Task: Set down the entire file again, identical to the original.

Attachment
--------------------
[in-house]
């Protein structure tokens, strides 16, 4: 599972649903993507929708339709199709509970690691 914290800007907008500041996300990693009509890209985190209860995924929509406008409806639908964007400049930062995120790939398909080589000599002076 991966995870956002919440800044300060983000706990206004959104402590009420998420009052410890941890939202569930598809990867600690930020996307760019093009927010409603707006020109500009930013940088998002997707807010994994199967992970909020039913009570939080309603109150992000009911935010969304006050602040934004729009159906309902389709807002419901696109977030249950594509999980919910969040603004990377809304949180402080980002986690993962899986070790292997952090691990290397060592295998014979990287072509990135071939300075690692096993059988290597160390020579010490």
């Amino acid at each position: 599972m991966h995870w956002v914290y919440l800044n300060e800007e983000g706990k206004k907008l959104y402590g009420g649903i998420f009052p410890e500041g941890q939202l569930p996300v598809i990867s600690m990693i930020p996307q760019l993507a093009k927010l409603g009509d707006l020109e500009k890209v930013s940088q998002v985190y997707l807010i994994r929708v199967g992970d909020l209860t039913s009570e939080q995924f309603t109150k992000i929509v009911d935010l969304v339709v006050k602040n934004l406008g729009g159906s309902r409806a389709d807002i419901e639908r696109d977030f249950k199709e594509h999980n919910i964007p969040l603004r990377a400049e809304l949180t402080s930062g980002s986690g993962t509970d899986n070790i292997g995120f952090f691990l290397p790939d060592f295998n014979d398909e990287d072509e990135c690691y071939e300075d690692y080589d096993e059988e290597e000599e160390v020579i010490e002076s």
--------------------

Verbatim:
[in-house]
């Protein structure tokens, strides 16, 4: 599972649903993507929708339709199709509970690691 914290800007907008500041996300990693009509890209985190209860995924929509406008409806639908964007400049930062995120790939398909080589000599002076 991966995870956002919440800044300060983000706990206004959104402590009420998420009052410890941890939202569930598809990867600690930020996307760019093009927010409603707006020109500009930013940088998002997707807010994994199967992970909020039913009570939080309603109150992000009911935010969304006050602040934004729009159906309902389709807002419901696109977030249950594509999980919910969040603004990377809304949180402080980002986690993962899986070790292997952090691990290397060592295998014979990287072509990135071939300075690692096993059988290597160390020579010490």
């Amino acid at each position: 599972m991966h995870w956002v914290y919440l800044n300060e800007e983000g706990k206004k907008l959104y402590g009420g649903i998420f009052p410890e500041g941890q939202l569930p996300v598809i990867s600690m990693i930020p996307q760019l993507a093009k927010l409603g009509d707006l020109e500009k890209v930013s940088q998002v985190y997707l807010i994994r929708v199967g992970d909020l209860t039913s009570e939080q995924f309603t109150k992000i929509v009911d935010l969304v339709v006050k602040n934004l406008g729009g159906s309902r409806a389709d807002i419901e639908r696109d977030f249950k199709e594509h999980n919910i964007p969040l603004r990377a400049e809304l949180t402080s930062g980002s986690g993962t509970d899986n070790i292997g995120f952090f691990l290397p790939d060592f295998n014979d398909e990287d072509e990135c690691y071939e300075d690692y080589d096993e059988e290597e000599e160390v020579i010490e002076s």